Over 50’s Employees, Not Over the Hill

Posted on 13 February 2012

Medical research is encouraging the aging workforce to remain employed to keep their brains sharp. Psychiatrist Ian Hickie of the University of Sydney’s Brain and Mind Research Institute says "Work is your own personal cognitive training program because it keeps you challenged and engaged" and says mental and physical health is better in those employed as opposed to the unemployed. He adds, “the brains of many modern 65 to 70 year olds are in pretty good shape compared to those of previous generations and as such are often too young to be retired.”

Added to this medical research is the fact that both men and women born after 1957 are not eligible for the Age Pension until the age of 67. As such, staying employed for many is not necessarily a choice but a necessity yet many older workers find themselves rejected by the modern workplace. Participants in a recent national survey reported encountering “discriminatory practices in recruitment and promotion, as well as harassment, bullying and pressure to retire” is still being experience by people in our workforces. By way of example, retrenchment and restructure programs frequently target older workers.

Age discrimination is becoming more of an issue for both employers and employees. Figures released last week from the Australian Bureau of Statistics revealed 18 per cent of unemployed people, aged 45 years and over, said the main reason they had difficulty finding work was because employers considered them too old.

These statistics reveal that age discrimination is very prevalent in our society. This may be difficult to believe given the degree of protection employees have against discriminatory conduct of their employer. In particular the Age Discrimination Act 2004 which helps ensure that employees are not treated less favourable based on their age. The Act protects against discrimination in many areas of public life, including getting a job, terms and conditions of a job, training, promotion, dismissal and redundancy.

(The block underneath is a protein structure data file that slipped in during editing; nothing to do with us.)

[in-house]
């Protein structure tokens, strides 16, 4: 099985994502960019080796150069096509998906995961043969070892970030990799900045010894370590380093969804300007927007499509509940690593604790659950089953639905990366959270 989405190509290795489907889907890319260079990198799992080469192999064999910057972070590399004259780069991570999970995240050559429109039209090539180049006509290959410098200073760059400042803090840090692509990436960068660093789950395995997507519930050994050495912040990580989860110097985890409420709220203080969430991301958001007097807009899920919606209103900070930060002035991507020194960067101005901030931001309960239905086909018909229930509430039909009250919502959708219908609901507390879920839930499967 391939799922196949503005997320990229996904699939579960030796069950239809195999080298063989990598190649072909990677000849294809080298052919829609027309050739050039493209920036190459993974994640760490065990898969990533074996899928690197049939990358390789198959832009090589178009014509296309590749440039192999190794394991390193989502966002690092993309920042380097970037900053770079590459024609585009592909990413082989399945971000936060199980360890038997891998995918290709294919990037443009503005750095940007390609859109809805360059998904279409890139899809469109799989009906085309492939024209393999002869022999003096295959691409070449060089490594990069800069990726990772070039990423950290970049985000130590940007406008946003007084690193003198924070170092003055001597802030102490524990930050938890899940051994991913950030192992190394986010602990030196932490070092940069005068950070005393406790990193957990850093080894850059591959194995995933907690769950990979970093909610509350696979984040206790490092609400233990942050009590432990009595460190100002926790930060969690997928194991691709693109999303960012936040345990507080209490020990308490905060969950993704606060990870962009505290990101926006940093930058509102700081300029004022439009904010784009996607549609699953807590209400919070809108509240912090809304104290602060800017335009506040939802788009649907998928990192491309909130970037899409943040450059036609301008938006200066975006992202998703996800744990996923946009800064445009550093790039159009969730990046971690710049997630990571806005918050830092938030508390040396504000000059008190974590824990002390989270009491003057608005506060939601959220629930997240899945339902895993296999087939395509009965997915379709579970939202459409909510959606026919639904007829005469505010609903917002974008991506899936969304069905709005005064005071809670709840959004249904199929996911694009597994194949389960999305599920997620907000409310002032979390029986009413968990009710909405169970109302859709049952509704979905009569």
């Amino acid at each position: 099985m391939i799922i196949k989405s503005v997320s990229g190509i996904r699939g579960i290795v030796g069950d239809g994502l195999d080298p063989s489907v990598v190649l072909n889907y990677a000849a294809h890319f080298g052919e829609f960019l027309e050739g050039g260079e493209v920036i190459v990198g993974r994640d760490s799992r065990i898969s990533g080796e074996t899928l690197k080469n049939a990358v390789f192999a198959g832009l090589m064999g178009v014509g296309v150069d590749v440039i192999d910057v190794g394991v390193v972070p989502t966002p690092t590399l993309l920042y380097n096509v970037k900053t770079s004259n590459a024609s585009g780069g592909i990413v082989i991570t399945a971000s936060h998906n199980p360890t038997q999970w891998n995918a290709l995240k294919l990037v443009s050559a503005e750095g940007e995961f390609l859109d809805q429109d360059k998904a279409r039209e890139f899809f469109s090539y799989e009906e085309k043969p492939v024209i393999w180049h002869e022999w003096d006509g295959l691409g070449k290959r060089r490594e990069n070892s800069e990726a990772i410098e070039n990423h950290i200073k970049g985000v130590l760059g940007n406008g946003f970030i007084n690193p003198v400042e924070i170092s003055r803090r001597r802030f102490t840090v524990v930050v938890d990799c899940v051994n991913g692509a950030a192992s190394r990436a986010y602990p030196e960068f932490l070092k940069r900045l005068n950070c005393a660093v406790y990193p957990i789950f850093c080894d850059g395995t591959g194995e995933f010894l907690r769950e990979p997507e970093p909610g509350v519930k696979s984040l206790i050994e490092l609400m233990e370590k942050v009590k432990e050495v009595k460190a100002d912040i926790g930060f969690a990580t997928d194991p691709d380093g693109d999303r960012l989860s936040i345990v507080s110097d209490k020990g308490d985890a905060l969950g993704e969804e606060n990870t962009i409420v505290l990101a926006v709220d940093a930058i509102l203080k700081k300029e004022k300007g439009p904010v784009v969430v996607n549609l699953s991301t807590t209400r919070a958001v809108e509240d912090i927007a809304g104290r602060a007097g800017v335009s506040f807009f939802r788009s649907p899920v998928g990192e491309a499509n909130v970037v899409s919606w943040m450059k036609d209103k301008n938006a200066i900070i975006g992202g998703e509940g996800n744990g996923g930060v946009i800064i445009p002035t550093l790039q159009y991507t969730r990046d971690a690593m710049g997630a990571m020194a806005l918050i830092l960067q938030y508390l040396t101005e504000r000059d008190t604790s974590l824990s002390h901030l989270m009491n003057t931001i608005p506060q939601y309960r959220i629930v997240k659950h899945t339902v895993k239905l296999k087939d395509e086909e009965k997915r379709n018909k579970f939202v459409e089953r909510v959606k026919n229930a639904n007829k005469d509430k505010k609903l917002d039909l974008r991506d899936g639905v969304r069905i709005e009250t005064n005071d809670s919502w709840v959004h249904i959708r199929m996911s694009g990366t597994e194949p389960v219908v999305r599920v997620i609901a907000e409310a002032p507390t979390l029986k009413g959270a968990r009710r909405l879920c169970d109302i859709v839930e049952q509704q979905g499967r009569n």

In addition the Fair Work Act prohibits an employee taking Adverse Action against an employee for amongst other things the employee’s age. Adverse Action includes for example; terminating the employee, demoting the employee or discriminating between the employee and another employee when promoting. An employer who breaches the legislation can find themselves before Fair Work Australia and/or being investigated by the Fair Work Ombudsman.

However, the employer cannot be held solely responsible for an older employee and employees need to also ensure they remain employable and are viewed by the employer as an asset, regardless of age. Mark Miller of Reuters Money offers the following to assist older workers enhance their job security:-

  • Be vigilant about appearance
  • Stay tech savvy
  • Seek situations where you can have greater proximity to revenue
  • Build and maintain relationships
  • Involve yourself in critical long-term projects and programs
  • Be a reputation-enhancerPlay your strong card, which is experience
  • Look beyond the horizon to the future

Everyone at some point in their life will be facing the issue of aging in their employment. The focus needs to be on ensuring that everyone has the opportunity to work with respect and dignity into their senior years with all parties acting responsibly and supportive to achieve positive outcomes for all.

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